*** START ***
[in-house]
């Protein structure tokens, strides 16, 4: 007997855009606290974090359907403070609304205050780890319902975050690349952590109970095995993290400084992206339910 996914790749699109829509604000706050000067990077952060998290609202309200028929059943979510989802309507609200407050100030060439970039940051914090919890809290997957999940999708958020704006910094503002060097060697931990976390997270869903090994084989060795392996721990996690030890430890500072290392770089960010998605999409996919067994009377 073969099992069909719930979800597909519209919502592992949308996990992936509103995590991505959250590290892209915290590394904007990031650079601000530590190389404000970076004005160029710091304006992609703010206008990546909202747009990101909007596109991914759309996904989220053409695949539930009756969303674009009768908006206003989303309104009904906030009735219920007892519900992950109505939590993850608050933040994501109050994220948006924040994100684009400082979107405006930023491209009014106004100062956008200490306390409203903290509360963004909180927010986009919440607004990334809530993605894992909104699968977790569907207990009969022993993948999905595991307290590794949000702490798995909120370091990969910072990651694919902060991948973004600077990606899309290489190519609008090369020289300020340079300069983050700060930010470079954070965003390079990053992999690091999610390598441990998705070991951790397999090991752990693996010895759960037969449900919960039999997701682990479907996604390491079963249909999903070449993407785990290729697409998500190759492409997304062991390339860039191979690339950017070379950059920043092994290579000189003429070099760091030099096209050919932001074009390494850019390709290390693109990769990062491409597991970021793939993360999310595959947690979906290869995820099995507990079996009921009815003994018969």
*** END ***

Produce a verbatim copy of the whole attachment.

[in-house]
């Protein structure tokens, strides 16, 4: 007997855009606290974090359907403070609304205050780890319902975050690349952590109970095995993290400084992206339910 996914790749699109829509604000706050000067990077952060998290609202309200028929059943979510989802309507609200407050100030060439970039940051914090919890809290997957999940999708958020704006910094503002060097060697931990976390997270869903090994084989060795392996721990996690030890430890500072290392770089960010998605999409996919067994009377 073969099992069909719930979800597909519209919502592992949308996990992936509103995590991505959250590290892209915290590394904007990031650079601000530590190389404000970076004005160029710091304006992609703010206008990546909202747009990101909007596109991914759309996904989220053409695949539930009756969303674009009768908006206003989303309104009904906030009735219920007892519900992950109505939590993850608050933040994501109050994220948006924040994100684009400082979107405006930023491209009014106004100062956008200490306390409203903290509360963004909180927010986009919440607004990334809530993605894992909104699968977790569907207990009969022993993948999905595991307290590794949000702490798995909120370091990969910072990651694919902060991948973004600077990606899309290489190519609008090369020289300020340079300069983050700060930010470079954070965003390079990053992999690091999610390598441990998705070991951790397999090991752990693996010895759960037969449900919960039999997701682990479907996604390491079963249909999903070449993407785990290729697409998500190759492409997304062991390339860039191979690339950017070379950059920043092994290579000189003429070099760091030099096209050919932001074009390494850019390709290390693109990769990062491409597991970021793939993360999310595959947690979906290869995820099995507990079996009921009815003994018969």